The Coronavirus has brought new waves of PTSD. More and more people are experiencing delirium. This isn’t abnormal to those who have PTSD. Many people that experience it believe many things that are not true. Delirium leads to intense anxiety, stress, and confusion. Knowing how to battle PTSD, in the age of the Corona, will help you deal with delirium and depression symptoms.
Delirium is the state of confusion to one’s mental and emotional health.. This can be hard on family members who try to help the person with PTSD. They just don’t understand it or know how to help as it’s out of their control.In example, people who have suffered SARS or MERS developed PTSD, anxiety and depression. So, there could be a chance of the same symptoms rising off of COVID-19 patients. Even with one year of recovery, 15% percent of patients who reported to have SARS or MERS continued having depression symptoms, such as fatigue, mood swings and sleep disorders.
Some people may question, what does PTSD have anything to do with the Coronavirus? Well, it’s trauma related. Trauma comes about where there is a lack of control. Simply put, your environment leads to negative coping skills.
Licensed therapist Alyssa Cotton shares ways you can manage PTSD. One is to identify your trigger. Could it be something you heard or something that was said to you that led you to your trigger? What’s interesting is that triggers cannot be controlled because you simply don’t know or cannot determine when they will pop up. Yet, if you can identify it then you can learn to change your response. Second thing is to identify your trauma response. This is the natural way your body and your mind respond to trauma.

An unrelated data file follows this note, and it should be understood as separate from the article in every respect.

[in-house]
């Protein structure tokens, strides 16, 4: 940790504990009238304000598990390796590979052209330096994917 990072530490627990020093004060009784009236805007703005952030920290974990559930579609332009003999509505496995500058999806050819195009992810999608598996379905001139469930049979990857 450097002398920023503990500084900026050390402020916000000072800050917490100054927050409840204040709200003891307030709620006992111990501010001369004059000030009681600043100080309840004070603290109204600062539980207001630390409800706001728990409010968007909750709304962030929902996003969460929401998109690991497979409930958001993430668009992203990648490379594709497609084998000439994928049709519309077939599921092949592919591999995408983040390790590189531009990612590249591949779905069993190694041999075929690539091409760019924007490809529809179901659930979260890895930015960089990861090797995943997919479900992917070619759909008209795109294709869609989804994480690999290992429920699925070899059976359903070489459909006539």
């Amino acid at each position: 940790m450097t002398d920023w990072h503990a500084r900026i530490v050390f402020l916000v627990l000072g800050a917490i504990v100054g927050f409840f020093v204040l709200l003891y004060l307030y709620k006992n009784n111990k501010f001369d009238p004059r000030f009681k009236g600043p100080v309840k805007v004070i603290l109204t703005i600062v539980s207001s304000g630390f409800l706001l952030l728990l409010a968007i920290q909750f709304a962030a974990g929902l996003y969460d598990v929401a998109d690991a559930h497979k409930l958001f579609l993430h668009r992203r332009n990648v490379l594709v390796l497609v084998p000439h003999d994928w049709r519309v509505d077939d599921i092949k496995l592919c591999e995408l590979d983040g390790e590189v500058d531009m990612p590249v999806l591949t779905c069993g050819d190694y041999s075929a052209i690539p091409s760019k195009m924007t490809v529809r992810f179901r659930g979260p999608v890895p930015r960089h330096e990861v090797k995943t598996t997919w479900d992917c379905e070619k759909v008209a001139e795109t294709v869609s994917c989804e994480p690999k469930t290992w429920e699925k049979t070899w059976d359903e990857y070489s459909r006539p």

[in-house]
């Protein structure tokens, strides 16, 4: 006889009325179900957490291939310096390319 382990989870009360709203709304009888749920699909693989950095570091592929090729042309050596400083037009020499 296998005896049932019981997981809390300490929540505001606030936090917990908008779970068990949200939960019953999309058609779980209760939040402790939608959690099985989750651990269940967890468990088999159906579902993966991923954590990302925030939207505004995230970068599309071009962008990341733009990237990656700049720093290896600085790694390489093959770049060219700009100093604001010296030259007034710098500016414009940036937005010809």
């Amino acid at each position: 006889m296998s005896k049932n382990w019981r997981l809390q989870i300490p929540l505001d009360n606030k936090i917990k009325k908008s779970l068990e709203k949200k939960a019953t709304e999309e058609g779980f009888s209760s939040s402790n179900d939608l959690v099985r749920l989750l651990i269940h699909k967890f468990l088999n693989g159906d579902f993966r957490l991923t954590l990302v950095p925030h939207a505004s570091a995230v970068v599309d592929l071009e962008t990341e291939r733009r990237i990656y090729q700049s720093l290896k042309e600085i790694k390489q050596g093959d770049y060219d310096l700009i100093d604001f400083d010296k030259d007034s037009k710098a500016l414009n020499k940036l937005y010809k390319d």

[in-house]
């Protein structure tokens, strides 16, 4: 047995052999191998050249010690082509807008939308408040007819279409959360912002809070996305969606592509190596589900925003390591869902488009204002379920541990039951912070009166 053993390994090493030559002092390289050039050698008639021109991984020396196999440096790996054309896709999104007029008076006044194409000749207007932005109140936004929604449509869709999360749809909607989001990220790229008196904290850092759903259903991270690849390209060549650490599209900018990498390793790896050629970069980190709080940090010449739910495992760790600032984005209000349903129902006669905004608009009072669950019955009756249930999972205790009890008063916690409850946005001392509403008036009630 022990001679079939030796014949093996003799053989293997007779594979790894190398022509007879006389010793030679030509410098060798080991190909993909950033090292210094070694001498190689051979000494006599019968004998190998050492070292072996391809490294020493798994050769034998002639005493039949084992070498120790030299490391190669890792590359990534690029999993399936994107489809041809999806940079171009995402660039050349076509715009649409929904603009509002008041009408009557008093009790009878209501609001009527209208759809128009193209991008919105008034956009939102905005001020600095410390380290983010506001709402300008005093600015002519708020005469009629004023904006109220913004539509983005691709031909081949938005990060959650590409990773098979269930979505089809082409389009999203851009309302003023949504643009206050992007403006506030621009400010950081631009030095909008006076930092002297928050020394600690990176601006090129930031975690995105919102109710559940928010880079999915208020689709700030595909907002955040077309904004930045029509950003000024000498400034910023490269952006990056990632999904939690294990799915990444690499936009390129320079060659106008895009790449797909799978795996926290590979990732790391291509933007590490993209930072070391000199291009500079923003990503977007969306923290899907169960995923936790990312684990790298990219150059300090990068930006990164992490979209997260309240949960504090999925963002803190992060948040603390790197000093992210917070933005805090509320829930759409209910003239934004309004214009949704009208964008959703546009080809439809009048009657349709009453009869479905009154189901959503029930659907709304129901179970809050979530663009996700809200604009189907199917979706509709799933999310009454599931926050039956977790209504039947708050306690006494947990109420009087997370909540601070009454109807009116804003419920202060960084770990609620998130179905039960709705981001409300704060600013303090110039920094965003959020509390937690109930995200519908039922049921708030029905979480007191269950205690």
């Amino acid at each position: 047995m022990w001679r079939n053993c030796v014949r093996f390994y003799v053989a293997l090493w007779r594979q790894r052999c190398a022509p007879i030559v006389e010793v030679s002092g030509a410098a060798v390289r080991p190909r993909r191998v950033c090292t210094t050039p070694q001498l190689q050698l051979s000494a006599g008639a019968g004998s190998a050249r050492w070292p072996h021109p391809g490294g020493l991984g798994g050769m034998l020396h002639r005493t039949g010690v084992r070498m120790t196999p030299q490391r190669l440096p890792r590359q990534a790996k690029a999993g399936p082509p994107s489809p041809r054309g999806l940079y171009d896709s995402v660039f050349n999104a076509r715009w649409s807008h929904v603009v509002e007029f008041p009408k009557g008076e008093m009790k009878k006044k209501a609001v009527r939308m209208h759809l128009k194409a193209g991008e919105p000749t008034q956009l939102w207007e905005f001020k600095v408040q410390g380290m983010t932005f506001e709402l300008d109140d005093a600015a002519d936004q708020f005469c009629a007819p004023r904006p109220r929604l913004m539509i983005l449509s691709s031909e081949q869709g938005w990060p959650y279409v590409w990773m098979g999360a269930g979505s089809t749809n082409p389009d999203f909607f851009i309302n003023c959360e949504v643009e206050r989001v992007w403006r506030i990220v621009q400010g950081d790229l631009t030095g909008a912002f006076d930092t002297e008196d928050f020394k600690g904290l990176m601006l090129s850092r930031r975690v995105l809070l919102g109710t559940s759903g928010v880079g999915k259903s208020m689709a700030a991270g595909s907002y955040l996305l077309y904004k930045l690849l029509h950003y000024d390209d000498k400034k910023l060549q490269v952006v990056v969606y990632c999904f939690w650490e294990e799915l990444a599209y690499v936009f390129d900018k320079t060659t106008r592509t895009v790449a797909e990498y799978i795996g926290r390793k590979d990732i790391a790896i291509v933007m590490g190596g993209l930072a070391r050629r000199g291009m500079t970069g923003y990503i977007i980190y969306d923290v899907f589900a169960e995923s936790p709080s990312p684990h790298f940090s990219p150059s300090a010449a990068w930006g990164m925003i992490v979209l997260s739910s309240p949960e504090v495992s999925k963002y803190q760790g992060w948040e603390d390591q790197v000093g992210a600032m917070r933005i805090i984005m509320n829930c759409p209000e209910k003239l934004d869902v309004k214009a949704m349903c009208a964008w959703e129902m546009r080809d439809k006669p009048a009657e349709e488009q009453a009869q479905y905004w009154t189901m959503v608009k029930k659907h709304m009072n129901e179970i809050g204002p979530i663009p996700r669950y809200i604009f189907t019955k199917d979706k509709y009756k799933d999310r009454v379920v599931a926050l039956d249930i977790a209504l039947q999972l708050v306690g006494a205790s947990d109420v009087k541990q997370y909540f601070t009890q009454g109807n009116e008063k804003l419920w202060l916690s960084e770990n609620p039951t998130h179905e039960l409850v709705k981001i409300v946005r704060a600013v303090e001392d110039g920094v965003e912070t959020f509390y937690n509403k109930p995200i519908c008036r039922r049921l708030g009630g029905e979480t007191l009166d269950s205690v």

Five Trauma Responses
There are five different trauma responses. Knowing which one resonates with you can help alleviate your stress and anxiety.
Fight. You are fighting against the trauma.You feel judgemental, mistrustful, combative and short-tempered.
Flight. You are doing your best to escape or avoid the problem, yet you become ambivalent to the situation.
Freeze. You are shaken with fear and panic. You become indecisive and uneasy.
Shame. You feel withdrawn and let down. You become isolated and defeated. You want to give up.
Attach. You are trying to develop a connection or a cry for help. Either way, you end up coping negatively with the trauma by increasing sex drive, drinking, self-harm and suicide.
In all, if you believe you have PTSD then I highly recommend talking to a professional. A professional will walk you through techniques suitable for you. It can be hard to do this on our own. We, at Counseling on Demand, are eager to help you and break down your goals. Remember that delirium is normal and that nothing is wrong with you if you experience it. You may feel resistant reading this but with all these different types of responses, you have to be compassionate towards yourself. Work from what you know and identify your trigger and your trigger response. It’s important to keep up with healthy coping skills such as exercising or journaling. Be easy on yourself. Remind yourself that you have a choice to respond in a healthy or unhealthy way. When you know better, you will do better.